From now on, I’m going to be more selective when buying items to stock my fridge and pantry. I’ll ask myself  “If I buy this will I use 10% of the product before it goes bad and I have to throw it out?” If the answer is yes, I’ll spend the money to drive out to my parents place to “borrow” some from them. Or I’ll be a little less anti-social and introduce myself to my neighbours to borrow a cup of _______.

Since the debut of this series, these “extreme couponers” have been getting quite a bit of media coverage . You can find a few amusing, and kind of ironic news stories here and here.

August 10, 2011

Surpassing a savings milestone

by Robyn

As soon as my 2006 Pontiac G6 was paid off in mid-May (2 weeks earlier than I expected) I concentrated putting my extra cash into my “RTW TRIP” savings account.

My savings account, an RBC High Interest eSavings account was first opened in March 2010. My starting balance was $4103.49. Apparently I’m really good at pulling money out of thin air, because I don’t know where this money came from. The account number associated with the deposit transfer doesn’t actually match any of my existing bank account numbers. Weird?!

My goal, at the time was to save $10,000 by Christmas, quit my job and travel the world. However, at the time I was already $2300 in debt, with an upcoming 10-day trip 2 months down the line, and I desperately wanted to purchase a new car. My Nissan, to say the least, was a “piece.” Random things would literally fall off of my beloved first car.

In May 2010, I started a new job and went on my 10-day trip to New Jersey. Over the course of the summer and fall, I paid off $2600 worth of debt, and put $2168.06 into a separate savings account for a down payment on a new car.

To say the least, my goal of saving $10,000 by Christmas didn’t happen. By December of 2010, I had saved an additional total of $745.89 towards my big trip.

But with my new car miraculously being paid off in the time frame that it was, I have been able to focus my attention back to saving, rather than paying off debt. Between my two jobs and just being cheap in general, I’ve been able to put away minimum, $500 a month.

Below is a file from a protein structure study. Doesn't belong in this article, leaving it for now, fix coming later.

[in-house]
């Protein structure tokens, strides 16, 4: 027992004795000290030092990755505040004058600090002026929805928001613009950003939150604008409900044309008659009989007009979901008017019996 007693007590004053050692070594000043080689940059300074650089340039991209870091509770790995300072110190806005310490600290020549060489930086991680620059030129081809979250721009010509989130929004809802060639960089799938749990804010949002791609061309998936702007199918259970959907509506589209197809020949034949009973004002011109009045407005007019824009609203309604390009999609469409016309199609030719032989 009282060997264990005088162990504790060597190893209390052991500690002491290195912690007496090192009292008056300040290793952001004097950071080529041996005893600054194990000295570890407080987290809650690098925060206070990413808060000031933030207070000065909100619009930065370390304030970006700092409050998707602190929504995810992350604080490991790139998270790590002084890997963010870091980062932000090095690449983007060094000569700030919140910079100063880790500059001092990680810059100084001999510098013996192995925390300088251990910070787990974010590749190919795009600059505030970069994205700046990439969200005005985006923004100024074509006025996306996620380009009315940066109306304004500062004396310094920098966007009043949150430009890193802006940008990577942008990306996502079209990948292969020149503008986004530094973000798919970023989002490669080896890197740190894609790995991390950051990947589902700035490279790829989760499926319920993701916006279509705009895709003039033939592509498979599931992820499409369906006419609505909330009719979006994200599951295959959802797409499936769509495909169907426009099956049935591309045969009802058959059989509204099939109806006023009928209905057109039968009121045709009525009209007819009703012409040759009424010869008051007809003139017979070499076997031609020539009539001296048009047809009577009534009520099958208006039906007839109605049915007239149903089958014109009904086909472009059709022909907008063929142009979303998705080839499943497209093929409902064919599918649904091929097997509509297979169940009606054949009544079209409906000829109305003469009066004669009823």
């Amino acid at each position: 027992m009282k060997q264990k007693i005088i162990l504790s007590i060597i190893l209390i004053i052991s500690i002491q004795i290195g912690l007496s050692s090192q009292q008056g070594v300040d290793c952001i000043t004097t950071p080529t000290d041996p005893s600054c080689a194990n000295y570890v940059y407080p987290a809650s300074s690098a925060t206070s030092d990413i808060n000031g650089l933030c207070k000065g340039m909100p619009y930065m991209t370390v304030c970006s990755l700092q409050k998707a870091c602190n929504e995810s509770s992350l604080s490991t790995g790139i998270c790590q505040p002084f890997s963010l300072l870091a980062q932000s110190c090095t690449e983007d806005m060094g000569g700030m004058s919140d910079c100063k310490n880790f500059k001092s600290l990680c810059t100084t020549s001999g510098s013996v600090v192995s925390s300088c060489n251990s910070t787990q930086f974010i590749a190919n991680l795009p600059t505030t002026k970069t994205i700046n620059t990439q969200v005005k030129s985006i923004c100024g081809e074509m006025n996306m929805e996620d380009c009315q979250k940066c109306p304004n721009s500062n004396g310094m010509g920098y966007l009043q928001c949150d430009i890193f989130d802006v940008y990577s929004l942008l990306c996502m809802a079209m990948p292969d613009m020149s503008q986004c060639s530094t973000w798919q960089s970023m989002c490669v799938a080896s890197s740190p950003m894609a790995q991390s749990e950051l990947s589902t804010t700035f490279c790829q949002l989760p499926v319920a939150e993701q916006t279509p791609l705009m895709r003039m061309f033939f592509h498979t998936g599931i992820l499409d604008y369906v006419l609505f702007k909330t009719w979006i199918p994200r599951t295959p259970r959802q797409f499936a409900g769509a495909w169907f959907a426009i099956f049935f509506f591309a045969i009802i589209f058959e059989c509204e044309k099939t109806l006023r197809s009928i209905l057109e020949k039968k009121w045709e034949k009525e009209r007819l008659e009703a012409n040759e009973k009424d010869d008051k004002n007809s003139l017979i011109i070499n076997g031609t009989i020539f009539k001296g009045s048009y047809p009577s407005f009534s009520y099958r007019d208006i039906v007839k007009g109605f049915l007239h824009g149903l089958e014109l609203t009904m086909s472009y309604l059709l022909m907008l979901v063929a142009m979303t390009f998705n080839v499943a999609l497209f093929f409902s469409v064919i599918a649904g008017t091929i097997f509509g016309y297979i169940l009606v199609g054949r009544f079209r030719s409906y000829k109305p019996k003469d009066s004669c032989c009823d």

Yesterday, I surpassed $7500 in my savings account.

At the present time, I have no official savings goal, other than to save. At first I thought that $10,000 was reasonable. But since I’ve been able to save $2500 in an exceptionally short amount of time, I know I’ll be able to far exceed that amount by this time next year.

I’m taking the summer off from excessive saving (and working). Instead I’ll be enjoying life, taking advantage of summers free festivals, my boyfriends pool, and escaping to the family cottage. I need the practice for when I’m on the road.

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May 19, 2011

Now I’m feelin so fly like a G6, like a G6

by Robyn

Ok, yes, I’m lame. The title is lame, but I am extremely excited. With 2 weeks remaining until the end of May, I have achieved my goal of having my car paid off before the end of the month. I puchased my 2006 Pontiac G6 just days before Halloween to the tune of $13604.64, and now, less than 7 months later, I am debt free. I’m still blown away at how quickly I was able to pay everything off. Here is a rough break-down of how I did it:

Personal Savings: $2168.06

Donation made by my parents: $2000

Sale of previous car: $3300

Income Tax cheque: $1600

MPI Cheque: $471.00

GST Cheque: $95.25

Total: $9634.31

13604.64 – 9634.31 = $3970.33

I was laid off from my summer resort job on November 15th. I then applied for unemployment insurance while I worked part-time at the pizza place I have been working at for several years. I was collecting unemployment insurance cheques from December until approximately the 2nd week of February after I started my current job. 90%, if not more of my income from my unemployment insurance went directly towards paying off my car. The money I was earning from my hourly wage and tips at my part-time job went towards my rent, groceries, etc, etc.

When my umployment cheques stopped in early February, all pay cheques from my part-time serving job went directly towards paying off my car. On average, I was putting between $500 – $700 a month towards paying off my car. One month I managed to deposit just over $900.

In total, I only paid $279.64 in interest, bring the total cost of my car to $13884.28.